BitHead Headphone Amplifier
HeadRoom is a unique company that has been dedicated to improving the headphone experience by providing hi-end headphone solutions to audiophiles everywhere. Based in Boseman, Montana, HeadRoom offers a full range of headphone products that includes not only headphones, but the important electronics that drive them. Their latest product is the BitHead, which actually includes a USB 1.1 interface geared towards portable laptop computers. If you've ever listened to a laptop computer then you are probably aware of the rather poor sounding audio that is available at the headphone output. This poor sound is not only a result of the DAC (digital-analog converter), but can also be attributed to the poor drive circuit that follows the conversion. The BitHead can work as either a simple amplifier or can completely replace the laptop's DAC by using the USB interface built into this unit. The USB interface receives S/PDIF data from the source and converts the digital PCM stream into two channel audio. The BitHead design can use internal batteries for reduced noise or can simply power itself from the USB interface. The package includes a variety of different feet for various mounting options. Velcro stickers attach the unit to your laptop or other portable device. Rubber feet are also provided as another option. A USB cable and mini-stereo cable are included with the unit.
We then inserted the USB connection into the laptop and our Windows XP found the appropriate driver so that the digital audio could be sent directly to the BitHead, bypassing the laptop's DAC and analog electronics. This resulted in a much cleaner sound with greater detail. The downside was a decrease in the maximum audio level. We didn't find this to be problem with our in-ear Shure E3c earphones, but with the HD 555 headphones, users may want more volume. Much has to do with the impedance of the headphones as well as the design of the transducers. In the case of the E3c design, the efficiency is higher, but not quite up to the sound quality we experienced with the HD 555. In addition, the high sensitivity of the E3c's made background noise in the BitHead more apparent. Volume levels are also affected by the current battery state. Lower battery voltages will result in the signal reaching a maximum level and ultimately clipping and turning on the red LED. This happened to us during our review. However, with low ambient background noise the HD 555 headphones provided adequate audio levels and sounded great.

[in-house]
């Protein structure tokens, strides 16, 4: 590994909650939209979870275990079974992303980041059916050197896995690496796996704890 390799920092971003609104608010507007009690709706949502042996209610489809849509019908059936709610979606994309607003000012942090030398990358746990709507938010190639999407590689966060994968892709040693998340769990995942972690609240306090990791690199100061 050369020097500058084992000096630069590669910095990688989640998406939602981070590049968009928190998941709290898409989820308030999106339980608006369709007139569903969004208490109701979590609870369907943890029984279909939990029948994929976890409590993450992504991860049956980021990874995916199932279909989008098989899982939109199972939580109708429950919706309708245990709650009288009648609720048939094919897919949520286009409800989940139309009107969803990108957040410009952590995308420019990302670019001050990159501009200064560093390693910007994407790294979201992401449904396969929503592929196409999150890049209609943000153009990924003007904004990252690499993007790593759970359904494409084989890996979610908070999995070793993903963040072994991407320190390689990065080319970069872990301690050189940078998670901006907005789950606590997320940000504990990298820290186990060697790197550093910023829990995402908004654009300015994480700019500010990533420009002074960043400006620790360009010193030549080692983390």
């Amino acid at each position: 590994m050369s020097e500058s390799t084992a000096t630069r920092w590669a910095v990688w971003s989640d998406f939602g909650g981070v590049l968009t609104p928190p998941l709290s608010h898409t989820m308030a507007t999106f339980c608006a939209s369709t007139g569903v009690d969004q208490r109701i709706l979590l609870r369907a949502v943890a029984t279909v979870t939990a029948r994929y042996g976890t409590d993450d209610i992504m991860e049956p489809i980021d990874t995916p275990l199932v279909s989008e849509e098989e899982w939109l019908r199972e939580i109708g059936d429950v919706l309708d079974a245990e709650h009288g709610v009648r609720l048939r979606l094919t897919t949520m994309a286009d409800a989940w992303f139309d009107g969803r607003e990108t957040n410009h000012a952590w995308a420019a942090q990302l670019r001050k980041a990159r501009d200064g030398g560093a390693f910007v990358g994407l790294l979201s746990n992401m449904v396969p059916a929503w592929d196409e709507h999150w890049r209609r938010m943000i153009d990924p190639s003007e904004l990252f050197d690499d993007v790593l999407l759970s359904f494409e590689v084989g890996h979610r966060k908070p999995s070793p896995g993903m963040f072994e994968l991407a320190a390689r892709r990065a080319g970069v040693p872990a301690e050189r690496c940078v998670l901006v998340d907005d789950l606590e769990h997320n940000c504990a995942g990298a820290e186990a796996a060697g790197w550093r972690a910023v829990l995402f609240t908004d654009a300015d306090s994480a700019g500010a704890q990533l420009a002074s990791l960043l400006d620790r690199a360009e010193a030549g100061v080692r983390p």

Plugging the analog input back into the BitHead immediately bypasses the active digital USB link and enables the analog connection. Doing so doesn't seem to affect the digital connection and the computer continues to recognize the USB link. We also ran through some tests with our Neuros Digital Media Player and the results were also positive, but not quite as drastic as with our laptop. However, the audio definitely improved when using the BitHead as an audio amplifier.
The sonic differences between the two BitHead models were subtle especially with our lower cost headphones. However, when using a pair of Sennheiser HD-600's, the difference between the two became somewhat more apparent with a smoother midrange revealed from the Total BitHead version. We feel that the Total BitHead will satisfy those audiophiles who want to squeeze the most out of their portable products. However, depending on the equipment used in the setup it may not be substantially different to justify the cost difference.
- Kevin Nakano
Sony - Vaio PCV-GRX550
|Review - At a glance|
Headroom - BitHead USB Headphone Amplifier |
BitHead Manual: PDF File
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